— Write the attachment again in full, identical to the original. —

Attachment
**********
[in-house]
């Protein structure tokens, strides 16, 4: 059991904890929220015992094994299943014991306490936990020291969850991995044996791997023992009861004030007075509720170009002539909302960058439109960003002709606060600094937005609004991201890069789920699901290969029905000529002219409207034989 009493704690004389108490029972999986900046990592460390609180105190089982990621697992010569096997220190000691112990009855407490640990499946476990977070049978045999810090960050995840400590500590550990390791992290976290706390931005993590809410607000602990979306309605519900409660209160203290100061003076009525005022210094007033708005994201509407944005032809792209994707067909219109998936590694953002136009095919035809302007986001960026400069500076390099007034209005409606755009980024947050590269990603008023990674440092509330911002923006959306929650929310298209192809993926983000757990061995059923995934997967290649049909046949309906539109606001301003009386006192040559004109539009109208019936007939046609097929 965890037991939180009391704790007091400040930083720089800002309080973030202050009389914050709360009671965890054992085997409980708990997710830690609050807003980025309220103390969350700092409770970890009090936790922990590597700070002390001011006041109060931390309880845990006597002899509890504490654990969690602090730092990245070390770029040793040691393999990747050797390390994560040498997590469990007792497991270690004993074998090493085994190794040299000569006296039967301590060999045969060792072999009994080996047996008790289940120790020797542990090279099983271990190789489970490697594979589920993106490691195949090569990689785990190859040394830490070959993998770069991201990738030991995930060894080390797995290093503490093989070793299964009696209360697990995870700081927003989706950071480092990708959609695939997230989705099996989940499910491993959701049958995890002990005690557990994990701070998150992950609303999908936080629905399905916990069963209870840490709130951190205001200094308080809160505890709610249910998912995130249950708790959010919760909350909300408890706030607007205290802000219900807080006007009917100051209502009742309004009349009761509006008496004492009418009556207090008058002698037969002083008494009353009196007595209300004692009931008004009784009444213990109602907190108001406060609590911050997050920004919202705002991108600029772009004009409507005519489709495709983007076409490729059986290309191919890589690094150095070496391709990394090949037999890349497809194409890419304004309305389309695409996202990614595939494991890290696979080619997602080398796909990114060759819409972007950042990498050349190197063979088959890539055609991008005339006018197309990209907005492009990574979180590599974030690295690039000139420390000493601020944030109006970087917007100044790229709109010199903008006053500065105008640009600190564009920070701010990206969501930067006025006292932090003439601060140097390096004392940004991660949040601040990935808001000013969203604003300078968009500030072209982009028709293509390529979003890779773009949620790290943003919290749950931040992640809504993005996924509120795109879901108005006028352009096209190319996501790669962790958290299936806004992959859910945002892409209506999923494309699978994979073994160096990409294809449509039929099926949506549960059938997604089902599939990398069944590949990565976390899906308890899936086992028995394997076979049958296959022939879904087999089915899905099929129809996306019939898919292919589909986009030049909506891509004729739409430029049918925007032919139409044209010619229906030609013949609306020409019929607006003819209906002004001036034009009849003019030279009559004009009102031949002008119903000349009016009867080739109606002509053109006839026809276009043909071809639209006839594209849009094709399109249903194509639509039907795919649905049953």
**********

[in-house]
């Protein structure tokens, strides 16, 4: 059991904890929220015992094994299943014991306490936990020291969850991995044996791997023992009861004030007075509720170009002539909302960058439109960003002709606060600094937005609004991201890069789920699901290969029905000529002219409207034989 009493704690004389108490029972999986900046990592460390609180105190089982990621697992010569096997220190000691112990009855407490640990499946476990977070049978045999810090960050995840400590500590550990390791992290976290706390931005993590809410607000602990979306309605519900409660209160203290100061003076009525005022210094007033708005994201509407944005032809792209994707067909219109998936590694953002136009095919035809302007986001960026400069500076390099007034209005409606755009980024947050590269990603008023990674440092509330911002923006959306929650929310298209192809993926983000757990061995059923995934997967290649049909046949309906539109606001301003009386006192040559004109539009109208019936007939046609097929 965890037991939180009391704790007091400040930083720089800002309080973030202050009389914050709360009671965890054992085997409980708990997710830690609050807003980025309220103390969350700092409770970890009090936790922990590597700070002390001011006041109060931390309880845990006597002899509890504490654990969690602090730092990245070390770029040793040691393999990747050797390390994560040498997590469990007792497991270690004993074998090493085994190794040299000569006296039967301590060999045969060792072999009994080996047996008790289940120790020797542990090279099983271990190789489970490697594979589920993106490691195949090569990689785990190859040394830490070959993998770069991201990738030991995930060894080390797995290093503490093989070793299964009696209360697990995870700081927003989706950071480092990708959609695939997230989705099996989940499910491993959701049958995890002990005690557990994990701070998150992950609303999908936080629905399905916990069963209870840490709130951190205001200094308080809160505890709610249910998912995130249950708790959010919760909350909300408890706030607007205290802000219900807080006007009917100051209502009742309004009349009761509006008496004492009418009556207090008058002698037969002083008494009353009196007595209300004692009931008004009784009444213990109602907190108001406060609590911050997050920004919202705002991108600029772009004009409507005519489709495709983007076409490729059986290309191919890589690094150095070496391709990394090949037999890349497809194409890419304004309305389309695409996202990614595939494991890290696979080619997602080398796909990114060759819409972007950042990498050349190197063979088959890539055609991008005339006018197309990209907005492009990574979180590599974030690295690039000139420390000493601020944030109006970087917007100044790229709109010199903008006053500065105008640009600190564009920070701010990206969501930067006025006292932090003439601060140097390096004392940004991660949040601040990935808001000013969203604003300078968009500030072209982009028709293509390529979003890779773009949620790290943003919290749950931040992640809504993005996924509120795109879901108005006028352009096209190319996501790669962790958290299936806004992959859910945002892409209506999923494309699978994979073994160096990409294809449509039929099926949506549960059938997604089902599939990398069944590949990565976390899906308890899936086992028995394997076979049958296959022939879904087999089915899905099929129809996306019939898919292919589909986009030049909506891509004729739409430029049918925007032919139409044209010619229906030609013949609306020409019929607006003819209906002004001036034009009849003019030279009559004009009102031949002008119903000349009016009867080739109606002509053109006839026809276009043909071809639209006839594209849009094709399109249903194509639509039907795919649905049953």